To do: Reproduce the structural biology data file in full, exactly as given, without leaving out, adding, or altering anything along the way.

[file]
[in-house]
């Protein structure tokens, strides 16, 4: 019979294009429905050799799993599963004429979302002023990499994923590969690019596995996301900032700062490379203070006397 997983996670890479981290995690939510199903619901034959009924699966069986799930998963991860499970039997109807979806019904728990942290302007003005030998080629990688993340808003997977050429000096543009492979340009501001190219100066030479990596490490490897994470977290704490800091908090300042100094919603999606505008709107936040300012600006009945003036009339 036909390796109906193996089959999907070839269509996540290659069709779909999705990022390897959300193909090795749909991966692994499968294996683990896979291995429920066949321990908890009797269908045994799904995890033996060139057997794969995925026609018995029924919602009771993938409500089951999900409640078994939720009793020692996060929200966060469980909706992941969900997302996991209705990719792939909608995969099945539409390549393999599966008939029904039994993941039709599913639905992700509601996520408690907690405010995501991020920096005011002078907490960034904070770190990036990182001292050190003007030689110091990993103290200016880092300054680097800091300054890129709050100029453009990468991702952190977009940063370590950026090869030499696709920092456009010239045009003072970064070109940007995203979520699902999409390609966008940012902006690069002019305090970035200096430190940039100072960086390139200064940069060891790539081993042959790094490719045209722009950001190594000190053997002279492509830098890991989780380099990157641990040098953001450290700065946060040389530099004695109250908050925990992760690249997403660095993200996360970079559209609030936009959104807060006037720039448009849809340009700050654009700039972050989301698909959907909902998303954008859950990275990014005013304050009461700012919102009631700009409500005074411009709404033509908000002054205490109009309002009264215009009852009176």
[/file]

[in-house]
């Protein structure tokens, strides 16, 4: 019979294009429905050799799993599963004429979302002023990499994923590969690019596995996301900032700062490379203070006397 997983996670890479981290995690939510199903619901034959009924699966069986799930998963991860499970039997109807979806019904728990942290302007003005030998080629990688993340808003997977050429000096543009492979340009501001190219100066030479990596490490490897994470977290704490800091908090300042100094919603999606505008709107936040300012600006009945003036009339 036909390796109906193996089959999907070839269509996540290659069709779909999705990022390897959300193909090795749909991966692994499968294996683990896979291995429920066949321990908890009797269908045994799904995890033996060139057997794969995925026609018995029924919602009771993938409500089951999900409640078994939720009793020692996060929200966060469980909706992941969900997302996991209705990719792939909608995969099945539409390549393999599966008939029904039994993941039709599913639905992700509601996520408690907690405010995501991020920096005011002078907490960034904070770190990036990182001292050190003007030689110091990993103290200016880092300054680097800091300054890129709050100029453009990468991702952190977009940063370590950026090869030499696709920092456009010239045009003072970064070109940007995203979520699902999409390609966008940012902006690069002019305090970035200096430190940039100072960086390139200064940069060891790539081993042959790094490719045209722009950001190594000190053997002279492509830098890991989780380099990157641990040098953001450290700065946060040389530099004695109250908050925990992760690249997403660095993200996360970079559209609030936009959104807060006037720039448009849809340009700050654009700039972050989301698909959907909902998303954008859950990275990014005013304050009461700012919102009631700009409500005074411009709404033509908000002054205490109009309002009264215009009852009176």